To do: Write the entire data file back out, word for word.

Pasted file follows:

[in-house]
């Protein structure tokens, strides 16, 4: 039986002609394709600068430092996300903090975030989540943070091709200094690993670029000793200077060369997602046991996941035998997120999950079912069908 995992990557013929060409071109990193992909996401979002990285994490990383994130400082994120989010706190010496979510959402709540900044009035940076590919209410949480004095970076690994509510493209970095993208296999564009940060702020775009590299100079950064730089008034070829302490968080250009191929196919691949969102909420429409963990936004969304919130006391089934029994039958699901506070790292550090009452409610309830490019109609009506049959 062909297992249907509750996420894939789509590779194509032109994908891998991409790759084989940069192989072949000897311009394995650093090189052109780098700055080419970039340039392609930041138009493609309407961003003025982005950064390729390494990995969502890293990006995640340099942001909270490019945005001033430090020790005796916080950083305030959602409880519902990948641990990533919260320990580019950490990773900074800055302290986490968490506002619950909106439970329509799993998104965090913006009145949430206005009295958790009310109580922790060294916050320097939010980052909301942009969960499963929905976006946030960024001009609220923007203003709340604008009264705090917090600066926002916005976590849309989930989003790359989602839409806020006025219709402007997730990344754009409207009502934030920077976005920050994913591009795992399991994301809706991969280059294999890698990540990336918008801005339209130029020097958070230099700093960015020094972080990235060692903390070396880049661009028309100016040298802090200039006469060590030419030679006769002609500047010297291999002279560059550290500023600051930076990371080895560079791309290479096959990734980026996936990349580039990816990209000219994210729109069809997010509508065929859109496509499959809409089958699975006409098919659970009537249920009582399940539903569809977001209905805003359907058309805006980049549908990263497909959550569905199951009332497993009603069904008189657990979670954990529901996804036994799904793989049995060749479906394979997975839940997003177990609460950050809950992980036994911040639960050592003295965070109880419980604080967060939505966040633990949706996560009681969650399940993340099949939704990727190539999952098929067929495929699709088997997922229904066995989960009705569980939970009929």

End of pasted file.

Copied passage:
[in-house]
């Protein structure tokens, strides 16, 4: 039986002609394709600068430092996300903090975030989540943070091709200094690993670029000793200077060369997602046991996941035998997120999950079912069908 995992990557013929060409071109990193992909996401979002990285994490990383994130400082994120989010706190010496979510959402709540900044009035940076590919209410949480004095970076690994509510493209970095993208296999564009940060702020775009590299100079950064730089008034070829302490968080250009191929196919691949969102909420429409963990936004969304919130006391089934029994039958699901506070790292550090009452409610309830490019109609009506049959 062909297992249907509750996420894939789509590779194509032109994908891998991409790759084989940069192989072949000897311009394995650093090189052109780098700055080419970039340039392609930041138009493609309407961003003025982005950064390729390494990995969502890293990006995640340099942001909270490019945005001033430090020790005796916080950083305030959602409880519902990948641990990533919260320990580019950490990773900074800055302290986490968490506002619950909106439970329509799993998104965090913006009145949430206005009295958790009310109580922790060294916050320097939010980052909301942009969960499963929905976006946030960024001009609220923007203003709340604008009264705090917090600066926002916005976590849309989930989003790359989602839409806020006025219709402007997730990344754009409207009502934030920077976005920050994913591009795992399991994301809706991969280059294999890698990540990336918008801005339209130029020097958070230099700093960015020094972080990235060692903390070396880049661009028309100016040298802090200039006469060590030419030679006769002609500047010297291999002279560059550290500023600051930076990371080895560079791309290479096959990734980026996936990349580039990816990209000219994210729109069809997010509508065929859109496509499959809409089958699975006409098919659970009537249920009582399940539903569809977001209905805003359907058309805006980049549908990263497909959550569905199951009332497993009603069904008189657990979670954990529901996804036994799904793989049995060749479906394979997975839940997003177990609460950050809950992980036994911040639960050592003295965070109880419980604080967060939505966040633990949706996560009681969650399940993340099949939704990727190539999952098929067929495929699709088997997922229904066995989960009705569980939970009929």